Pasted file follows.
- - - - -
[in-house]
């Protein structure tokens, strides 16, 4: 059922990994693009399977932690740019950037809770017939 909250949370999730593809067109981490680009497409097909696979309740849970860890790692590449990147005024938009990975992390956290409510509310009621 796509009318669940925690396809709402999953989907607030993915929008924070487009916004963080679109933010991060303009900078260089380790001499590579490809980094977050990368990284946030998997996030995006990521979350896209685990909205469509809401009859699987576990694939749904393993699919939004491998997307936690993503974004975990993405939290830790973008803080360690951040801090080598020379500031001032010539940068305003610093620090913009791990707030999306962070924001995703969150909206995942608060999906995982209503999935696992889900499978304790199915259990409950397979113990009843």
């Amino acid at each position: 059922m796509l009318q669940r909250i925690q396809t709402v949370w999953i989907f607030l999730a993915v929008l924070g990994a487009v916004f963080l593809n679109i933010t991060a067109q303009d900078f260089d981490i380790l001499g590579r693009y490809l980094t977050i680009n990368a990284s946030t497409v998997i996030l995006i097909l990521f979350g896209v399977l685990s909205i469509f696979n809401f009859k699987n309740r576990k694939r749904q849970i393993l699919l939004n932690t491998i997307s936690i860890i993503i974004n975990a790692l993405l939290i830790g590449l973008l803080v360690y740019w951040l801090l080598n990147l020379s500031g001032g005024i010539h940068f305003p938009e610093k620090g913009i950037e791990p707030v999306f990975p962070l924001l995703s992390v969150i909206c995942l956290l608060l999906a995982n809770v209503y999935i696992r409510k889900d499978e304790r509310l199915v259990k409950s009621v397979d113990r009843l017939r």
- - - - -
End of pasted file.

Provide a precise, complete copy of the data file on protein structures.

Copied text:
[in-house]
């Protein structure tokens, strides 16, 4: 059922990994693009399977932690740019950037809770017939 909250949370999730593809067109981490680009497409097909696979309740849970860890790692590449990147005024938009990975992390956290409510509310009621 796509009318669940925690396809709402999953989907607030993915929008924070487009916004963080679109933010991060303009900078260089380790001499590579490809980094977050990368990284946030998997996030995006990521979350896209685990909205469509809401009859699987576990694939749904393993699919939004491998997307936690993503974004975990993405939290830790973008803080360690951040801090080598020379500031001032010539940068305003610093620090913009791990707030999306962070924001995703969150909206995942608060999906995982209503999935696992889900499978304790199915259990409950397979113990009843």
């Amino acid at each position: 059922m796509l009318q669940r909250i925690q396809t709402v949370w999953i989907f607030l999730a993915v929008l924070g990994a487009v916004f963080l593809n679109i933010t991060a067109q303009d900078f260089d981490i380790l001499g590579r693009y490809l980094t977050i680009n990368a990284s946030t497409v998997i996030l995006i097909l990521f979350g896209v399977l685990s909205i469509f696979n809401f009859k699987n309740r576990k694939r749904q849970i393993l699919l939004n932690t491998i997307s936690i860890i993503i974004n975990a790692l993405l939290i830790g590449l973008l803080v360690y740019w951040l801090l080598n990147l020379s500031g001032g005024i010539h940068f305003p938009e610093k620090g913009i950037e791990p707030v999306f990975p962070l924001l995703s992390v969150i909206c995942l956290l608060l999906a995982n809770v209503y999935i696992r409510k889900d499978e304790r509310l199915v259990k409950s009621v397979d113990r009843l017939r």